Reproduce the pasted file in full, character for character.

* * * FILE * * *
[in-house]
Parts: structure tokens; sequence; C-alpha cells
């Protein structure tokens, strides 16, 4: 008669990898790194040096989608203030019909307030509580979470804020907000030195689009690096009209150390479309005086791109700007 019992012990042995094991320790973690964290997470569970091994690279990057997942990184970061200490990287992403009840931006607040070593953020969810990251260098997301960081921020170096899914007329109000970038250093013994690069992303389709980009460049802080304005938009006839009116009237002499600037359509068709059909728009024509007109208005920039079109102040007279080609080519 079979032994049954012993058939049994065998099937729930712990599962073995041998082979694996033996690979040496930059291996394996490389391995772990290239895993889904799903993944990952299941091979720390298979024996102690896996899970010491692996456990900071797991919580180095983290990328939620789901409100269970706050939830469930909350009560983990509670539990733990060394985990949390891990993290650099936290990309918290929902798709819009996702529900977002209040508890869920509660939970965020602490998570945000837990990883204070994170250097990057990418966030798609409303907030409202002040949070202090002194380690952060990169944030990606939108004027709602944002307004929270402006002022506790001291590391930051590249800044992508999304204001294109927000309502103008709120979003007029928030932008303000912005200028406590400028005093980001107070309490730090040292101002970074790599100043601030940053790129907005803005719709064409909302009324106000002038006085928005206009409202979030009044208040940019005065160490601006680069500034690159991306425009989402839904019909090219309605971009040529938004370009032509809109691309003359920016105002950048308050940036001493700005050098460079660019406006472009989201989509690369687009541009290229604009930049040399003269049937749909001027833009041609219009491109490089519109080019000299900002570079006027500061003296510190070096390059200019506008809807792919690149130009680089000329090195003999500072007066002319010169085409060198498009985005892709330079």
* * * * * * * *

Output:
[in-house]
Parts: structure tokens; sequence; C-alpha cells
């Protein structure tokens, strides 16, 4: 008669990898790194040096989608203030019909307030509580979470804020907000030195689009690096009209150390479309005086791109700007 019992012990042995094991320790973690964290997470569970091994690279990057997942990184970061200490990287992403009840931006607040070593953020969810990251260098997301960081921020170096899914007329109000970038250093013994690069992303389709980009460049802080304005938009006839009116009237002499600037359509068709059909728009024509007109208005920039079109102040007279080609080519 079979032994049954012993058939049994065998099937729930712990599962073995041998082979694996033996690979040496930059291996394996490389391995772990290239895993889904799903993944990952299941091979720390298979024996102690896996899970010491692996456990900071797991919580180095983290990328939620789901409100269970706050939830469930909350009560983990509670539990733990060394985990949390891990993290650099936290990309918290929902798709819009996702529900977002209040508890869920509660939970965020602490998570945000837990990883204070994170250097990057990418966030798609409303907030409202002040949070202090002194380690952060990169944030990606939108004027709602944002307004929270402006002022506790001291590391930051590249800044992508999304204001294109927000309502103008709120979003007029928030932008303000912005200028406590400028005093980001107070309490730090040292101002970074790599100043601030940053790129907005803005719709064409909302009324106000002038006085928005206009409202979030009044208040940019005065160490601006680069500034690159991306425009989402839904019909090219309605971009040529938004370009032509809109691309003359920016105002950048308050940036001493700005050098460079660019406006472009989201989509690369687009541009290229604009930049040399003269049937749909001027833009041609219009491109490089519109080019000299900002570079006027500061003296510190070096390059200019506008809807792919690149130009680089000329090195003999500072007066002319010169085409060198498009985005892709330079």